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Sites support NM business

Frontier Restaurant employee James Devlin tries to draw some business from drivers as they pass along Central on March 28. A number of websites and online campaigns to support local businesses have cropped up in recent weeks. (Jim Thompson/Albuquerque Journal)

ALBUQUERQUE, N.M. — With the temporary closing of nonessential businesses and strict limitations imposed on restaurants, individuals and organizations across New Mexico have stepped up to help with the creation of multiple online directories, social media campaigns and funds all designed to help promote and support local businesses.

“The world changed dramatically with COVID-19 and for our partners, there’s been a dispro-portionate and catastro-phic impact on our industry, the hospitality industry,” said Tania Armenta, president and CEO of Visit Albuquerque.

Businesses deemed nonessential – including many locally owned retail shops, beauty salons, gyms and more – were ordered to close after March 23.

But as companies closed their doors or had to dramatically restructure operations, sites and campaigns urging New Mexicans to shop local began cropping up.

For Max Baptiste, it became clear local businesses needed help weathering the pandemic when he saw a heartfelt social media post made by Zendo Coffee’s owner Pilar Westell announcing some tough decisions she had to make as a business owner.

“It just really hurt me because she’s a small business owner, she’s been doing well for years, she has the community support,” said Baptiste, who works as art curator for the Albuquerque International Sunport.

Two young women at the Interstate 25 and Jefferson pedestrian overpass let drivers know the Texas Roadhouse on Pan American NE is open for takeout.

With an assist from partners Electric Playhouse, the Albuquerque Economic Development Department, New Mexico United and Explora, Baptiste created iHeartABQ within a day.

As of last week, iHeartABQ.com showed listings of 125 different businesses ranging from restaurants to auto body shops to salons to visual artists. T-shirts are for sale on the site, with $5.05 of sales going to a fund that will support local businesses.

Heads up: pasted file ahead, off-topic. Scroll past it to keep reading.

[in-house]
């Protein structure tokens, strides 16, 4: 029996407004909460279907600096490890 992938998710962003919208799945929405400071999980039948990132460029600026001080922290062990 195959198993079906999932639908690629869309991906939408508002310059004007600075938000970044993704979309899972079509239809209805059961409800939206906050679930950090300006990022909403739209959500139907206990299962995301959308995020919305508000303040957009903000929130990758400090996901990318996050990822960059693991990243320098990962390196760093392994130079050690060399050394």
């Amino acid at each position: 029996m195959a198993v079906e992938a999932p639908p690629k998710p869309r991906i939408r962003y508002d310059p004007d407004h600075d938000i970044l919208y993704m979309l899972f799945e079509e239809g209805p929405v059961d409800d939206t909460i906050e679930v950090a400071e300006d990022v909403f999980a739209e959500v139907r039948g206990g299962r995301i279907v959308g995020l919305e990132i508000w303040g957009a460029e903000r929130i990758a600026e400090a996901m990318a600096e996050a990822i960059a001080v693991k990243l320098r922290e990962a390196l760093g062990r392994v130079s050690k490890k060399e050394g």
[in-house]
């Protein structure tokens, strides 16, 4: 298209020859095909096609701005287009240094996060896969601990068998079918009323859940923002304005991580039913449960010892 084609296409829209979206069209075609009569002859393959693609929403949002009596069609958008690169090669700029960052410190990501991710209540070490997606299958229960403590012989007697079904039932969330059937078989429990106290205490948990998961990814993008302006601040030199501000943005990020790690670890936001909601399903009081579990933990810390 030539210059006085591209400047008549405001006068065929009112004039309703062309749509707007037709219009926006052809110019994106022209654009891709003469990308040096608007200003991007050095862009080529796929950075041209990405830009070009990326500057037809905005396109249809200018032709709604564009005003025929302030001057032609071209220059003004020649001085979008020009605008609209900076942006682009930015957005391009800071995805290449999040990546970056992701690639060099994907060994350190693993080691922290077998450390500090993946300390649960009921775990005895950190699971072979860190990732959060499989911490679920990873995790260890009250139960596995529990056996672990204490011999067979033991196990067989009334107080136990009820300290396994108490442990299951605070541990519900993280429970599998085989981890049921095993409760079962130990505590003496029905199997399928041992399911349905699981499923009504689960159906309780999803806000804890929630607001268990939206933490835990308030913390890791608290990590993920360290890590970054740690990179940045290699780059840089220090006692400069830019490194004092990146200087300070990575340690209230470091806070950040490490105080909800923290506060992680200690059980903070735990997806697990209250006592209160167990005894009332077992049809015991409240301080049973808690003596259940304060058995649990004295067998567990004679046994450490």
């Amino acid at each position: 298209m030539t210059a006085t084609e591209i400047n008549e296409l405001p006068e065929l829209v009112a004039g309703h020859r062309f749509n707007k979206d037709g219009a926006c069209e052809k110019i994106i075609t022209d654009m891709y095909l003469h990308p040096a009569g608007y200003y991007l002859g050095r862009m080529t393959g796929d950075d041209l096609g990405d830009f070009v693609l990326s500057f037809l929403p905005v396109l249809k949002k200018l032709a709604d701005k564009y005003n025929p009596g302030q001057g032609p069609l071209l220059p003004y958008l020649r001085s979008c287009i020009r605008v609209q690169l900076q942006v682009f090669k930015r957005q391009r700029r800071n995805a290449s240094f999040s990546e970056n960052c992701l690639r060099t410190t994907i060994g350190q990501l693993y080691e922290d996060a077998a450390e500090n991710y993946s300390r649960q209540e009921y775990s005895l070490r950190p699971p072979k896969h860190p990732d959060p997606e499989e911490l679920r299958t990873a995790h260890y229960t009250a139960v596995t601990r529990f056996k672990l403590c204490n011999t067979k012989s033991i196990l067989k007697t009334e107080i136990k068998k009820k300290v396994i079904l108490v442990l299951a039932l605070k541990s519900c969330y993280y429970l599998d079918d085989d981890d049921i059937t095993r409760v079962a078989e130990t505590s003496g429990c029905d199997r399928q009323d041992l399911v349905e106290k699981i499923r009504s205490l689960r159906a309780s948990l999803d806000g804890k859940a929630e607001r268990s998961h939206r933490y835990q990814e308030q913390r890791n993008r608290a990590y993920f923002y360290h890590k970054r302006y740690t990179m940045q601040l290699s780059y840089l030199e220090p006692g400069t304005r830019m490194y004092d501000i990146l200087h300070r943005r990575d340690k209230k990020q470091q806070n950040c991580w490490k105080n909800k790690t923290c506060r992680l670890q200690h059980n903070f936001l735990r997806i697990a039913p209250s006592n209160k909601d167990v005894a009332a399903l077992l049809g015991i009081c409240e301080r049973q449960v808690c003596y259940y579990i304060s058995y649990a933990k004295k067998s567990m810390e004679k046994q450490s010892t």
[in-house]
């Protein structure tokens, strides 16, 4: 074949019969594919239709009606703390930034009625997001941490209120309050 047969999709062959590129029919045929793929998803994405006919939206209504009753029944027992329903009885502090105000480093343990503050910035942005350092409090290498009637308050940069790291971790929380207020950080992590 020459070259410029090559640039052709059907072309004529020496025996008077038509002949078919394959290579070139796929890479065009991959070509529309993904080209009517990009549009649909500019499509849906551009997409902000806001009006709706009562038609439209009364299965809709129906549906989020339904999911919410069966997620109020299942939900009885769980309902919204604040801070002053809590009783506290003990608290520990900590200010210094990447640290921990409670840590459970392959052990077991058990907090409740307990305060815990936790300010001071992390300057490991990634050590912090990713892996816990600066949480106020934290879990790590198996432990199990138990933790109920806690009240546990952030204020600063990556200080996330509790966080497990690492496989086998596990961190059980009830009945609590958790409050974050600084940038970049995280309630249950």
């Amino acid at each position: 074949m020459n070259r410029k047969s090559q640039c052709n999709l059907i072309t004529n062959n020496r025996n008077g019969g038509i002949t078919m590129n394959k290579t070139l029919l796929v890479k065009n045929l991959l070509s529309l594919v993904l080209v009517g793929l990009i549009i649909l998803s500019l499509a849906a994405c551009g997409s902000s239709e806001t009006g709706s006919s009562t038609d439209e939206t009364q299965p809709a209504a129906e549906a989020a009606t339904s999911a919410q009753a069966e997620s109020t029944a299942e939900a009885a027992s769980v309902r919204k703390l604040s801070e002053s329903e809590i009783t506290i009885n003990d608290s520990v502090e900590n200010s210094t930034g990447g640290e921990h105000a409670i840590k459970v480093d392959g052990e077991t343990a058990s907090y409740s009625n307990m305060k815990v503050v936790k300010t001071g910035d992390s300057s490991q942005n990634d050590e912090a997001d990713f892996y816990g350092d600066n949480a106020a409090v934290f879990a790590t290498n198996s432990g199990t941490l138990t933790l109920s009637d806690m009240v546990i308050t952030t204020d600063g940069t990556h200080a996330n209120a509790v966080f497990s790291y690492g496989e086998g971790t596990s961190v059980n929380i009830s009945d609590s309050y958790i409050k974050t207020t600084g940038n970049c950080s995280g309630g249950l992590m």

While devastating to Albuquerque’s economy, Baptiste said the virus has

Tania Armenta

highlighted the city’s strengths.

“It really lets people come together,” he said. “I think that’s an amazing thing.”

Baptiste’s site is far from the only local directory that cropped up in the wake of the health pandemic.

The New Mexico Restaurant Association and the New Mexico Hospitality Association teamed up to create What’s Open NM, to give consumers an updated list of restaurants still open for takeout and/or delivery, as well as other businesses.

The Buy for Tomorrow Today site, created by the New Mexico Economic Development Department, lists businesses from across the state that in some cases may be closed but which are offering gift cards that can be redeemed later.

“We know New Mexicans have loyalty to local businesses, and those businesses need our support now more than ever,” said Alicia Keyes, New Mexico Economic Development secretary. “We hope this website becomes one of many tools that can help businesses through this crisis.”

Alicia Keyes

Online campaigns launched by both the City of Albuquerque and Visit Albuquerque are trying to encourage people to shop locally as much as possible.

“We realize that many small businesses are directly being impacted and we’re doing all that we can to support them,” said Jennifer Esquivel, spokeswoman for the Albuquerque Economic Development Department, which released a guidebook for businesses and consumers.

A sign along Louisiana NE lets drivers know that restaurants are open for takeout and delivery.

The city has also been running a social campaign under the hashtag #SupportLocalABQ to encourage people to shop from local businesses whenever possible.

Visit Albuquerque has taken a similar approach.

“It’s been really remarkable just to see the depth and breadth of that type of

Jennifer Esquivel

sharing, of that type of creativity and the kindness that has been happening throughout the city,” Armenta said.

She said that in addition to the online campaign, Visit Albuquerque has been compiling up-to-date resources for businesses and running business directory.

“For a number of years we’ve used the hashtag #TrueABQ so we repurposed that brand hashtag for the time being and we’re keeping an eye out and sharing acts of kindness,” Armenta said.

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